[0046] In addition, within the optional muffle 42, a suitable means of applying pressure may optionally be included. For example, the pre-bonded laminate strip material 17 may be pressed between ceramic platens 43 or calender rolls 44, both of which are shown in FIG. 4. These optional ceramic platens 43 or calender rolls 44 may be located within the muffle 42 and within or between successive induction coils 41. The drive or control mechanisms for such ceramic platens 43 or calender rolls 44 would typically be outside the muffle 42, so as not to be subjected to elevated temperatures.

[0047] In a further embodiment of the method of the invention, the sintering process is a batch process. According to this embodiment of the invention, an example of which can be seen in FIG. 5, the pre-bonded laminate material 17 is wound up onto a core 51 with a suitable separator material 52 interleaved therein to form a coil 53. The separator material 52 is interleaved therein to provide separation of the pre-bonded laminate material 17 during sintering (such that the entire coil 53 does not sinter together, and thereby become nearly impossible to unwind later). Due to the prior pre-bonding process of the pre-bonded laminate material 17, the need for tension or radially applied compressive force is largely reduced. Furthermore, it is only necessary to wind the pre-bonded laminate material 17 and the separator material 52, and it is therefore easier to wind the coil 53 properly in preparation for batch sintering. FIG. 6 shows a schematic representation of the completely wound coil 53 which is ready for batch sintering, wherein the separator material 52 is interleaved between the pre-bonded laminate material 17.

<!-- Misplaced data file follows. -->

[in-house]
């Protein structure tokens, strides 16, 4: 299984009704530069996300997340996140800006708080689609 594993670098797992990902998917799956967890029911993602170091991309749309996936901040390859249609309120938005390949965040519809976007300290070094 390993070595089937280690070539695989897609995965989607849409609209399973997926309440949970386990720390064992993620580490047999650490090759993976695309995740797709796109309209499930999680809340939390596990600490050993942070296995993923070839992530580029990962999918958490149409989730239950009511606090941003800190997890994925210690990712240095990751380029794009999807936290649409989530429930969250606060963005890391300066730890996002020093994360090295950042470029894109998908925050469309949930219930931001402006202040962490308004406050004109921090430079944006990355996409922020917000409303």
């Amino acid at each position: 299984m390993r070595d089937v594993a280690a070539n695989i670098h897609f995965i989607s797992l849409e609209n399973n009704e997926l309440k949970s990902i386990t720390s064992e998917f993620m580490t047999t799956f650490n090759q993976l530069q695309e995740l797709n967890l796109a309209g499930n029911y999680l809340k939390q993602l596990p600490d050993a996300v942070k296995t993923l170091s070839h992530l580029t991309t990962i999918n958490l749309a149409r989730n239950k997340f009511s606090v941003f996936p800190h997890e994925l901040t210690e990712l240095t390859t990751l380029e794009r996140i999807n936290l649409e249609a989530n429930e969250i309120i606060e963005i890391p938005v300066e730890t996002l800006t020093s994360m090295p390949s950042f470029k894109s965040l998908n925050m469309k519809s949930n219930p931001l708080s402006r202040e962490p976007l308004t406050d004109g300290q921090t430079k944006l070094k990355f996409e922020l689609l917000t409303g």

[0048] As would be understood by one of ordinary skill in the art, this batch sintering process may be performed in accordance with known and established conventions and procedures which produce a secure diffusion bond at all points of contact within each layer, and between successive layers in the continuous laminate material. This embodiment of the sintering process may be accomplished in an atmosphere furnace, or preferably, in a vacuum furnace. Although this embodiment employs a batch process for the sintering process, it nevertheless results in the production of a continuous laminate strip material in coil form, which is securely bonded, yet remains clean, bright, ductile, and annealed, and is not metallurgically, mechanically or physically impaired in any way.

[0049] The present invention will now be described in detail with respect to showing how certain specific representative embodiments thereof can be made, the materials, apparatus and process steps being understood as examples that are intended to be illustrative only. In particular, the invention is not intended to be limited to the methods, materials, conditions, process parameters, apparatus and the like specifically recited herein.

EXAMPLES

Example 1